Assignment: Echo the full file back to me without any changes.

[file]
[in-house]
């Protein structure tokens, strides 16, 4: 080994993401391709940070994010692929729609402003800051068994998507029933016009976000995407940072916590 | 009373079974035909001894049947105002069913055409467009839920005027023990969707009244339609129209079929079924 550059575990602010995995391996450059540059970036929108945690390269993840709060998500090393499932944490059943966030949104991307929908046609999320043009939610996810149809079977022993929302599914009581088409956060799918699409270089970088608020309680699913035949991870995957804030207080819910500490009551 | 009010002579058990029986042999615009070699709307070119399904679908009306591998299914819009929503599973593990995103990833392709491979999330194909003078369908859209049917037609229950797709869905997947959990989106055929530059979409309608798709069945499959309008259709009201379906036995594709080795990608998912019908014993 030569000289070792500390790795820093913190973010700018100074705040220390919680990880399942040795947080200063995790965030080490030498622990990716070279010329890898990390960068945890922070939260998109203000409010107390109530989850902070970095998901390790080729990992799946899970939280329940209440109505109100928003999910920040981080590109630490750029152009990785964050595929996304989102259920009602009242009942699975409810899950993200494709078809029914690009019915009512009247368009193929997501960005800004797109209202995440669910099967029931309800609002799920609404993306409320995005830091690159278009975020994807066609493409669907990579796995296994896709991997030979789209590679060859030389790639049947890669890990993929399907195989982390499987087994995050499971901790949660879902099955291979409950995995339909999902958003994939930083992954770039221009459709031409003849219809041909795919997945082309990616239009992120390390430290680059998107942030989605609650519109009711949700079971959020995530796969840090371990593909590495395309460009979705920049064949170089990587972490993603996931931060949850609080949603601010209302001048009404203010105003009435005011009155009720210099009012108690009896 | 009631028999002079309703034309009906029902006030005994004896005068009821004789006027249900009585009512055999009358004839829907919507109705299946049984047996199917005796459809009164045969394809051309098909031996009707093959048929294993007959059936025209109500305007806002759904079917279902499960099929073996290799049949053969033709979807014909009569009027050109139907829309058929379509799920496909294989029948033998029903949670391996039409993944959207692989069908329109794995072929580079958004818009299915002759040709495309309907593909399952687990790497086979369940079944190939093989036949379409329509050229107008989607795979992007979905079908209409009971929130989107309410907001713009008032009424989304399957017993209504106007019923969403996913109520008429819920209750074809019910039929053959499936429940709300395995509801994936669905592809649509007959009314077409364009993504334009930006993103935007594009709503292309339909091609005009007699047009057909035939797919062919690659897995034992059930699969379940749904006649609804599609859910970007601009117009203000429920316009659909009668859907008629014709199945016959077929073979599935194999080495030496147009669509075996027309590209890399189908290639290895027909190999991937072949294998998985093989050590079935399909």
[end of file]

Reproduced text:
[in-house]
């Protein structure tokens, strides 16, 4: 080994993401391709940070994010692929729609402003800051068994998507029933016009976000995407940072916590 | 009373079974035909001894049947105002069913055409467009839920005027023990969707009244339609129209079929079924 550059575990602010995995391996450059540059970036929108945690390269993840709060998500090393499932944490059943966030949104991307929908046609999320043009939610996810149809079977022993929302599914009581088409956060799918699409270089970088608020309680699913035949991870995957804030207080819910500490009551 | 009010002579058990029986042999615009070699709307070119399904679908009306591998299914819009929503599973593990995103990833392709491979999330194909003078369908859209049917037609229950797709869905997947959990989106055929530059979409309608798709069945499959309008259709009201379906036995594709080795990608998912019908014993 030569000289070792500390790795820093913190973010700018100074705040220390919680990880399942040795947080200063995790965030080490030498622990990716070279010329890898990390960068945890922070939260998109203000409010107390109530989850902070970095998901390790080729990992799946899970939280329940209440109505109100928003999910920040981080590109630490750029152009990785964050595929996304989102259920009602009242009942699975409810899950993200494709078809029914690009019915009512009247368009193929997501960005800004797109209202995440669910099967029931309800609002799920609404993306409320995005830091690159278009975020994807066609493409669907990579796995296994896709991997030979789209590679060859030389790639049947890669890990993929399907195989982390499987087994995050499971901790949660879902099955291979409950995995339909999902958003994939930083992954770039221009459709031409003849219809041909795919997945082309990616239009992120390390430290680059998107942030989605609650519109009711949700079971959020995530796969840090371990593909590495395309460009979705920049064949170089990587972490993603996931931060949850609080949603601010209302001048009404203010105003009435005011009155009720210099009012108690009896 | 009631028999002079309703034309009906029902006030005994004896005068009821004789006027249900009585009512055999009358004839829907919507109705299946049984047996199917005796459809009164045969394809051309098909031996009707093959048929294993007959059936025209109500305007806002759904079917279902499960099929073996290799049949053969033709979807014909009569009027050109139907829309058929379509799920496909294989029948033998029903949670391996039409993944959207692989069908329109794995072929580079958004818009299915002759040709495309309907593909399952687990790497086979369940079944190939093989036949379409329509050229107008989607795979992007979905079908209409009971929130989107309410907001713009008032009424989304399957017993209504106007019923969403996913109520008429819920209750074809019910039929053959499936429940709300395995509801994936669905592809649509007959009314077409364009993504334009930006993103935007594009709503292309339909091609005009007699047009057909035939797919062919690659897995034992059930699969379940749904006649609804599609859910970007601009117009203000429920316009659909009668859907008629014709199945016959077929073979599935194999080495030496147009669509075996027309590209890399189908290639290895027909190999991937072949294998998985093989050590079935399909």